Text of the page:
The launch of the Series 2 HSV SportsCat was an endorsement of the risky decision to take the performance brand into the crowded high-end ute market.
So it's interesting to see a famous European badge appear in the NZ top ten sales league.
The VW Amarok has a following, probably on the state highways, but this reviewer believes it could certainly cut the mustard in the backblocks, as it is rather good and a testament to the VW design engineers who have thought outside the square.
First point of difference is the 2.0L, 4-cylinder engine that seems to lack in cubic capacity but uses common rail and twin turbos to bang out 132kW power and a very agreeable 420Nm torque, sups a light 7.4L of go-juice per 100km, so should be good for a 1000km on a tankful?
Keeping things German, the lusty lump mates with a ZF, 8-speed auto box as smooth as a block of Whittakers dark chocolate, and sliding imperceptibly between ratios without any fuss. Control extends to a choice of Eco Mode, Sport Mode or Tiptronic depending on which side or whose bed you got out of, whilst the fulltime 4WD – 4 Motion in VW speak – uses a central Torsen mechanical diff to deliver power to back or front dependent on conditions.
Safety is always a consideration and the Amarok isn't light in this area either. Electronic Stability Programme (ESP) keeps everything straight and level, Electronic Diff Lock (EDL) delivers power to where it's needed, and a Trailer Stability Programme uses the vehicles ABS system to counter any sphincter worrying moments when a loaded trailer develops a mind of its own.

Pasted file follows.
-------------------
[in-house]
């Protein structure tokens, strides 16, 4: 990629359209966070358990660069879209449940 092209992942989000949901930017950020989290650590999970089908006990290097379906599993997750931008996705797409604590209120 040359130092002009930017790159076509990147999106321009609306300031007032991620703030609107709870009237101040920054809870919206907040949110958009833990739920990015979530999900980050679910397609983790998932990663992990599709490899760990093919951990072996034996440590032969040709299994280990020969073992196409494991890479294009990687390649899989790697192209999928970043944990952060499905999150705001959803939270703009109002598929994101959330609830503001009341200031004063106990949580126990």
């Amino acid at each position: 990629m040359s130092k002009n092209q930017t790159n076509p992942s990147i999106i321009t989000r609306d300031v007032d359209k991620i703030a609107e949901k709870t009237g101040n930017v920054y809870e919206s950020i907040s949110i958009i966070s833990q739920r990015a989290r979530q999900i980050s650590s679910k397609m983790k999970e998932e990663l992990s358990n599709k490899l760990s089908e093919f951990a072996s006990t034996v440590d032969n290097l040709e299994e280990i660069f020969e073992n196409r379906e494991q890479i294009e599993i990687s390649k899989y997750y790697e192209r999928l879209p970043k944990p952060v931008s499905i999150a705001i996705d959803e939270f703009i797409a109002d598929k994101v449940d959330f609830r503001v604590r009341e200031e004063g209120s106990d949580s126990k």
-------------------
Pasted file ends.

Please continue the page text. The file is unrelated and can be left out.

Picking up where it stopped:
This is further supplemented by a Hill Hold Assist feature that keeps the brakes on for around two seconds as the throttle is applied, and a hillside descent function that is driver selected, automatically applying the brakes to maintain constant downhill speed.
Out on the black stuff, the Amarok is very quiet compared to its contemporaries, no doubt aided by the 8-speed box, and the ride, although not quite car-like, is pretty close, bearing in mind that this is a one tonne lugger and a three tonne puller and definitely better than the pack. This is probably due to the leaf springs sitting 'outside' the chassis rails, lower deck height and longer springs giving a softer ride because of greater articulation. The spring arrangement also gives rise to the maker's boast about the size of the load area in this double cab: between the inner rear wheel arches you can stow a 1.22m pallet.
In the cabin, it's all very nice, with car like features and a hint that everything is screwed together properly and will withstand the rigours thrown at it. The Black Label as reviewed here featured Alcantera trimmed seats, smoke rear lenses and window tints, rather nice 18 inch alloys and useful running boards for vertically challenged drivers.
The move away from the norm also carries through in operation of the vehicle with 12 monthly or 20,000km service intervals, air and fuel filter replacement at 120km, cambelts at 220km and the transmission
and final drive fluids filled for life.
Negatives: the switch for cruise control on top of the indicator stalk, about a big as a pimple and activating a left turn indication every time it is switched on, and a tonneau cover that looks the bizz, but has locking clamps that must have come from a Tonka toy.
In summary, a great vehicle, not least because of the designers' fresh thinking and certainly carrying more kudos than some of the others in the market.